Over the past few decades, the number of people with food allergies has been on the rise. Current estimates suggest that at least 11% of people in the United States have some form of food allergy, increasing with each generation.
Until recently, the only management strategies available were strict avoidance and quick intervention in the case of accidental exposure. But new insights into how food allergies develop and what drives their severity are opening up new avenues for treatment—potentially even a cure.
Microorganisms in Your Gut Affect Your Immune System
Allergies are an immune system overreaction to an antigen protein that wouldn’t normally be considered harmful. The immune system views the allergen as a threat in people with allergies and produces antibodies to fight it off. This immune response can range from mild to severe and potentially life-threatening.
A growing body of evidence demonstrates that the gut microbiome (the ecosystem of microorganisms that live in your digestive tract) plays a significant role in immune system development and function. When the gut microbiome is out of balance, it can lead to immune system dysregulation and an increased risk of allergies.
Identifying Key Bacteria That Protect Against Allergies
In 2014, a team of researchers at the University of Chicago set out to identify which specific gut bacteria may be responsible for protecting against the development of allergies.
First, they observed that mice born and raised in sterile conditions with minimal exposure to microorganisms were more likely to have an immunological response to peanut allergens than mice raised in standard lab conditions. Similarly, newborn mice who were given antibiotics were also more likely to have an allergic reaction to peanuts.
This suggested that early life exposure to certain types of bacteria may be necessary for developing a healthy immune system that can properly respond to allergens.
When the researchers introduced Clostridia bacteria (a common gut microbe) into the mice, they found that the allergic sensitivity was reversed. They no longer had an allergic reaction to peanuts.
They also tried introducing another common type of intestinal bacteria, Bacteroides, but this did not have the same effect. This indicates that Clostridia bacteria have a uniquely protective role against food allergens.
Another study that looked at the microbiome of identical twins (one with allergies and one without) found that the gut bacteria of the twins without allergies was enriched in Clostridia species. In contrast, the twins with allergies had lower levels of these bacteria.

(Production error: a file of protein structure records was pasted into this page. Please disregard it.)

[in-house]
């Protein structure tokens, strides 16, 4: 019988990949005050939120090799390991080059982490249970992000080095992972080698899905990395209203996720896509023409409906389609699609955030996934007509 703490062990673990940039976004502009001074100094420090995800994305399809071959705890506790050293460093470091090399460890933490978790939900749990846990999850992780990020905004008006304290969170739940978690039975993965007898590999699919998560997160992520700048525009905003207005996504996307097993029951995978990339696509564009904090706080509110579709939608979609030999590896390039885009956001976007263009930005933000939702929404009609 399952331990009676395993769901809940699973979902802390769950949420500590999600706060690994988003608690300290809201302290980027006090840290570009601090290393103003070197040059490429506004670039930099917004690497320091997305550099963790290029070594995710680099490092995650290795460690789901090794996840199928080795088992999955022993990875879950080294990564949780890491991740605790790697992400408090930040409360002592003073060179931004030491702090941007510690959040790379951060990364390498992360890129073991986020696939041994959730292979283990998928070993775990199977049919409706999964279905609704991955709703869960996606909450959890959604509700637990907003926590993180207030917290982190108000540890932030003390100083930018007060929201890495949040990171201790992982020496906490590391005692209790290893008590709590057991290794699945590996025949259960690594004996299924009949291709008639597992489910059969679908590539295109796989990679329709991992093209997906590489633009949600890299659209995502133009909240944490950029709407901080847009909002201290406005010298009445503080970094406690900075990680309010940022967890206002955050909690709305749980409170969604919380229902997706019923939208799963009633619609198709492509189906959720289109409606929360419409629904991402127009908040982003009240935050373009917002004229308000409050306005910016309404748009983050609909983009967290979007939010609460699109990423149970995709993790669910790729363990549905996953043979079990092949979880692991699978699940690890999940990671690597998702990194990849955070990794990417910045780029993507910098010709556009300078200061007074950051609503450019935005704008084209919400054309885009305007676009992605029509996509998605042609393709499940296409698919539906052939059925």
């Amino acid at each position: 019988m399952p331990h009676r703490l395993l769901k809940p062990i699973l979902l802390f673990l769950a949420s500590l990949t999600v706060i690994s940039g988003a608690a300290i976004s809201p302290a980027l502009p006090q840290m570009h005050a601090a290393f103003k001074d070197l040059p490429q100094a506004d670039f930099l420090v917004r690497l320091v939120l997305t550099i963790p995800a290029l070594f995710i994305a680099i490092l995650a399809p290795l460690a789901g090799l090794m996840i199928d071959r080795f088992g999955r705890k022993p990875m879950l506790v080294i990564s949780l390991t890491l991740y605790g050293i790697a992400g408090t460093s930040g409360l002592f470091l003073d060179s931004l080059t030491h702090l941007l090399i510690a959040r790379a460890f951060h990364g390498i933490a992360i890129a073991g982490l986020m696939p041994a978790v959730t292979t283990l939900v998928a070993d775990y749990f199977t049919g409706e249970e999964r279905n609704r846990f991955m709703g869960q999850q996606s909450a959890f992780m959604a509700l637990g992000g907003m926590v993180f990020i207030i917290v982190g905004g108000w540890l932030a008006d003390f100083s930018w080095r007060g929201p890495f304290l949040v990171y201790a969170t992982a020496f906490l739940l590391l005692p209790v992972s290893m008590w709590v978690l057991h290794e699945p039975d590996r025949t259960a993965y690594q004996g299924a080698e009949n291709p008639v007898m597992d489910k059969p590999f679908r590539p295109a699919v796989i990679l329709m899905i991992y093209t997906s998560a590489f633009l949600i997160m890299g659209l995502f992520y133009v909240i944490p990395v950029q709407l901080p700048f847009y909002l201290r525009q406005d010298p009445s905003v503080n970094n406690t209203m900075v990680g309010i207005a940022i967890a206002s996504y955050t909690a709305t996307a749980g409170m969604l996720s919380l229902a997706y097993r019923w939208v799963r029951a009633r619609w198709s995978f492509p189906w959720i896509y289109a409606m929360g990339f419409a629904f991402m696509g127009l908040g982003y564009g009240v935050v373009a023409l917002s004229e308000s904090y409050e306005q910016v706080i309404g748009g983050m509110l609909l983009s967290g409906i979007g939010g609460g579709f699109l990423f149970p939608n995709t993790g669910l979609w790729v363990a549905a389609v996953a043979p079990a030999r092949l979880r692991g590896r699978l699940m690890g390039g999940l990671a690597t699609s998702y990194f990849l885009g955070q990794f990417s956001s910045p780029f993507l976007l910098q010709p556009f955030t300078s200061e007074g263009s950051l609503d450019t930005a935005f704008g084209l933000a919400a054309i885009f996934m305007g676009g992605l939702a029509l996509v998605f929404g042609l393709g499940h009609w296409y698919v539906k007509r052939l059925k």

How Clostridia Bacteria Help
Clostridia bacteria ferment dietary fiber into butyrate, a short-chain fatty acid that plays a critical role in the maintenance and function of your intestinal barrier. Your intestines are where you absorb the majority of nutrients from the food you eat into your bloodstream. If the integrity of your intestinal barrier is compromised, it may allow food allergens and other harmful substances to enter your bloodstream, triggering an immune response.
When Clostridia bacteria are present in the gut, they help to maintain a healthy intestinal barrier and prevent food allergens from entering the bloodstream. This, in turn, helps to prevent an allergic reaction from occurring.
Can My Food Allergy Be Cured?
This research is still in its early stages, and human clinical trials are currently ongoing to test the efficacy of Clostridia bacteria probiotics in the treatment of food allergies.
While this treatment is not currently available, it is a promising area of research that may soon offer a cure for food allergies. Other potential treatments for food allergies are being investigated, including oral immunotherapy and monoclonal antibody therapy.
Talk to your doctor if you think you or your child may have a food allergy or if you are seeking treatment options. New advancements in this field are emerging all the time, and a treatment option or clinical trial may be available that is right for you.